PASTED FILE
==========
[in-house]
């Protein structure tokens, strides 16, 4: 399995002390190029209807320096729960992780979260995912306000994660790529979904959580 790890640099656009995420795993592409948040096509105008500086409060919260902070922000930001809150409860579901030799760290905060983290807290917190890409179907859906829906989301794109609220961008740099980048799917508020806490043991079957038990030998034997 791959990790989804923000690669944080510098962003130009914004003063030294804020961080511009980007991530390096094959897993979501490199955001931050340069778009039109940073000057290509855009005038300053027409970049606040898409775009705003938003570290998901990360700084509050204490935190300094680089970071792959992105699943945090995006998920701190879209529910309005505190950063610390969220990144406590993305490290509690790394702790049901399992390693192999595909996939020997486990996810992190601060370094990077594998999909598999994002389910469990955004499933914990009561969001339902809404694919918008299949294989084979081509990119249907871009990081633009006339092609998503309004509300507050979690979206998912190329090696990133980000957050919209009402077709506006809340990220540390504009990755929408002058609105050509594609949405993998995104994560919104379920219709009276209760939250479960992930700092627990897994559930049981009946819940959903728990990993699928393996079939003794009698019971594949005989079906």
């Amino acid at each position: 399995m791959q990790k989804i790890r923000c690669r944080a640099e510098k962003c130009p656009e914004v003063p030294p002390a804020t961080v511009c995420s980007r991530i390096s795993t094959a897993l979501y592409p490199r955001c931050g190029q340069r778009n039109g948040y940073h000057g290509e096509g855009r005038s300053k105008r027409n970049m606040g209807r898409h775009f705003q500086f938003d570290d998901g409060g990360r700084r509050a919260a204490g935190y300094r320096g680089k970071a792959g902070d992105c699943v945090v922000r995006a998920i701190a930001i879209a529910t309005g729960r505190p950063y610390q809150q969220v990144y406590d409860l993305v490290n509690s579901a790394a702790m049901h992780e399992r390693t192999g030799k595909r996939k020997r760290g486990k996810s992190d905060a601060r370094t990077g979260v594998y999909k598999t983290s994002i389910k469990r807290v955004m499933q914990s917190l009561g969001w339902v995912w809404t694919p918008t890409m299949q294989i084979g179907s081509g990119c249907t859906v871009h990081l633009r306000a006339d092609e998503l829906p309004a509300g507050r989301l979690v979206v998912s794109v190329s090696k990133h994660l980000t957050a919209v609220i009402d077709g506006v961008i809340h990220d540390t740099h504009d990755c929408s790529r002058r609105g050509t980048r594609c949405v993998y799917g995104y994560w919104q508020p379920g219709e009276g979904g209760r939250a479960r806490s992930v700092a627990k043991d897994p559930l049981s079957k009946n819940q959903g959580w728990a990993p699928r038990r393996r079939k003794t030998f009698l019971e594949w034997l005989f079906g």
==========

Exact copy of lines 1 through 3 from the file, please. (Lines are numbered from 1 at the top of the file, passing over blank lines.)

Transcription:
[in-house]
């Protein structure tokens, strides 16, 4: 399995002390190029209807320096729960992780979260995912306000994660790529979904959580 790890640099656009995420795993592409948040096509105008500086409060919260902070922000930001809150409860579901030799760290905060983290807290917190890409179907859906829906989301794109609220961008740099980048799917508020806490043991079957038990030998034997 791959990790989804923000690669944080510098962003130009914004003063030294804020961080511009980007991530390096094959897993979501490199955001931050340069778009039109940073000057290509855009005038300053027409970049606040898409775009705003938003570290998901990360700084509050204490935190300094680089970071792959992105699943945090995006998920701190879209529910309005505190950063610390969220990144406590993305490290509690790394702790049901399992390693192999595909996939020997486990996810992190601060370094990077594998999909598999994002389910469990955004499933914990009561969001339902809404694919918008299949294989084979081509990119249907871009990081633009006339092609998503309004509300507050979690979206998912190329090696990133980000957050919209009402077709506006809340990220540390504009990755929408002058609105050509594609949405993998995104994560919104379920219709009276209760939250479960992930700092627990897994559930049981009946819940959903728990990993699928393996079939003794009698019971594949005989079906």
């Amino acid at each position: 399995m791959q990790k989804i790890r923000c690669r944080a640099e510098k962003c130009p656009e914004v003063p030294p002390a804020t961080v511009c995420s980007r991530i390096s795993t094959a897993l979501y592409p490199r955001c931050g190029q340069r778009n039109g948040y940073h000057g290509e096509g855009r005038s300053k105008r027409n970049m606040g209807r898409h775009f705003q500086f938003d570290d998901g409060g990360r700084r509050a919260a204490g935190y300094r320096g680089k970071a792959g902070d992105c699943v945090v922000r995006a998920i701190a930001i879209a529910t309005g729960r505190p950063y610390q809150q969220v990144y406590d409860l993305v490290n509690s579901a790394a702790m049901h992780e399992r390693t192999g030799k595909r996939k020997r760290g486990k996810s992190d905060a601060r370094t990077g979260v594998y999909k598999t983290s994002i389910k469990r807290v955004m499933q914990s917190l009561g969001w339902v995912w809404t694919p918008t890409m299949q294989i084979g179907s081509g990119c249907t859906v871009h990081l633009r306000a006339d092609e998503l829906p309004a509300g507050r989301l979690v979206v998912s794109v190329s090696k990133h994660l980000t957050a919209v609220i009402d077709g506006v961008i809340h990220d540390t740099h504009d990755c929408s790529r002058r609105g050509t980048r594609c949405v993998y799917g995104y994560w919104q508020p379920g219709e009276g979904g209760r939250a479960r806490s992930v700092a627990k043991d897994p559930l049981s079957k009946n819940q959903g959580w728990a990993p699928r038990r393996r079939k003794t030998f009698l019971e594949w034997l005989f079906g």